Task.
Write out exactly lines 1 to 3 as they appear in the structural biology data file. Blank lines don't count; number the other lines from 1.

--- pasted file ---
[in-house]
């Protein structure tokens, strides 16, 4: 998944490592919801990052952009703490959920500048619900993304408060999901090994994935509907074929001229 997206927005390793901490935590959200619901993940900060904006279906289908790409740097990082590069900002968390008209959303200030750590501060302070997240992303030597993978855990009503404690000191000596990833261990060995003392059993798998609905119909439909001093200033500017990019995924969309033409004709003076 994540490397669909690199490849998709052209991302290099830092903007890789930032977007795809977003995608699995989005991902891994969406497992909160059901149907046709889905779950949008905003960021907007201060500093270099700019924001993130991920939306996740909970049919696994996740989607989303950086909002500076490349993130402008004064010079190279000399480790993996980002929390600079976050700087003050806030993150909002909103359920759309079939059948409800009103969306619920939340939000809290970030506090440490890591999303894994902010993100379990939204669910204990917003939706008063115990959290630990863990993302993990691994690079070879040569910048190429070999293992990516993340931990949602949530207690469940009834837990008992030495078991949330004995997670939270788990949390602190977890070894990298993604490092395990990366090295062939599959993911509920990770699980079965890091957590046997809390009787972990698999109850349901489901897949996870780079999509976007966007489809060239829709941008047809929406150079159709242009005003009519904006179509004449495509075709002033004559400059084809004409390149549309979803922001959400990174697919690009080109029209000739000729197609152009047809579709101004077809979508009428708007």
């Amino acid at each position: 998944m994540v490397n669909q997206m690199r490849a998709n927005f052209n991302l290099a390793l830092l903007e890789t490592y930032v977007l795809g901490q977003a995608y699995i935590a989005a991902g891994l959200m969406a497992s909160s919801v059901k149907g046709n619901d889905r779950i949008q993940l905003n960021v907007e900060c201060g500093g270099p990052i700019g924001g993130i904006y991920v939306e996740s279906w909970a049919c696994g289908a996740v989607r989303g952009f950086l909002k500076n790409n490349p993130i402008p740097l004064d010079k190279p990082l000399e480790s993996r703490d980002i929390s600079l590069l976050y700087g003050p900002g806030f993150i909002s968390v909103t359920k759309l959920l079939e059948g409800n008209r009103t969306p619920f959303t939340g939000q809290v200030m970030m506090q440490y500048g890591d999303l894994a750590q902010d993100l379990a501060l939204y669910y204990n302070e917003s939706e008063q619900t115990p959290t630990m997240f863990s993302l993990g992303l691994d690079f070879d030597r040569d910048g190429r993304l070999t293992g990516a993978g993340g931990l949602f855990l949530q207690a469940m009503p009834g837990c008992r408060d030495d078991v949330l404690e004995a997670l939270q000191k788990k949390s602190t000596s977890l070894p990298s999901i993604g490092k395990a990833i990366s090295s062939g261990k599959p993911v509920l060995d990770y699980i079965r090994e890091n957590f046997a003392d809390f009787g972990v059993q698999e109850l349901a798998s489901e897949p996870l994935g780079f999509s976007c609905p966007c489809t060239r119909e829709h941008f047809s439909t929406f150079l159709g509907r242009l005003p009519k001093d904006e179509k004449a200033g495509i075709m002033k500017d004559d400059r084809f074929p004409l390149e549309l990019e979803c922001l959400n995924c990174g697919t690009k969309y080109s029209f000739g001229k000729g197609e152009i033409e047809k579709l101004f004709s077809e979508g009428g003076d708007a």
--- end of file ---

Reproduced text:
[in-house]
């Protein structure tokens, strides 16, 4: 998944490592919801990052952009703490959920500048619900993304408060999901090994994935509907074929001229 997206927005390793901490935590959200619901993940900060904006279906289908790409740097990082590069900002968390008209959303200030750590501060302070997240992303030597993978855990009503404690000191000596990833261990060995003392059993798998609905119909439909001093200033500017990019995924969309033409004709003076 994540490397669909690199490849998709052209991302290099830092903007890789930032977007795809977003995608699995989005991902891994969406497992909160059901149907046709889905779950949008905003960021907007201060500093270099700019924001993130991920939306996740909970049919696994996740989607989303950086909002500076490349993130402008004064010079190279000399480790993996980002929390600079976050700087003050806030993150909002909103359920759309079939059948409800009103969306619920939340939000809290970030506090440490890591999303894994902010993100379990939204669910204990917003939706008063115990959290630990863990993302993990691994690079070879040569910048190429070999293992990516993340931990949602949530207690469940009834837990008992030495078991949330004995997670939270788990949390602190977890070894990298993604490092395990990366090295062939599959993911509920990770699980079965890091957590046997809390009787972990698999109850349901489901897949996870780079999509976007966007489809060239829709941008047809929406150079159709242009005003009519904006179509004449495509075709002033004559400059084809004409390149549309979803922001959400990174697919690009080109029209000739000729197609152009047809579709101004077809979508009428708007």
């Amino acid at each position: 998944m994540v490397n669909q997206m690199r490849a998709n927005f052209n991302l290099a390793l830092l903007e890789t490592y930032v977007l795809g901490q977003a995608y699995i935590a989005a991902g891994l959200m969406a497992s909160s919801v059901k149907g046709n619901d889905r779950i949008q993940l905003n960021v907007e900060c201060g500093g270099p990052i700019g924001g993130i904006y991920v939306e996740s279906w909970a049919c696994g289908a996740v989607r989303g952009f950086l909002k500076n790409n490349p993130i402008p740097l004064d010079k190279p990082l000399e480790s993996r703490d980002i929390s600079l590069l976050y700087g003050p900002g806030f993150i909002s968390v909103t359920k759309l959920l079939e059948g409800n008209r009103t969306p619920f959303t939340g939000q809290v200030m970030m506090q440490y500048g890591d999303l894994a750590q902010d993100l379990a501060l939204y669910y204990n302070e917003s939706e008063q619900t115990p959290t630990m997240f863990s993302l993990g992303l691994d690079f070879d030597r040569d910048g190429r993304l070999t293992g990516a993978g993340g931990l949602f855990l949530q207690a469940m009503p009834g837990c008992r408060d030495d078991v949330l404690e004995a997670l939270q000191k788990k949390s602190t000596s977890l070894p990298s999901i993604g490092k395990a990833i990366s090295s062939g261990k599959p993911v509920l060995d990770y699980i079965r090994e890091n957590f046997a003392d809390f009787g972990v059993q698999e109850l349901a798998s489901e897949p996870l994935g780079f999509s976007c609905p966007c489809t060239r119909e829709h941008f047809s439909t929406f150079l159709g509907r242009l005003p009519k001093d904006e179509k004449a200033g495509i075709m002033k500017d004559d400059r084809f074929p004409l390149e549309l990019e979803c922001l959400n995924c990174g697919t690009k969309y080109s029209f000739g001229k000729g197609e152009i033409e047809k579709l101004f004709s077809e979508g009428g003076d708007a």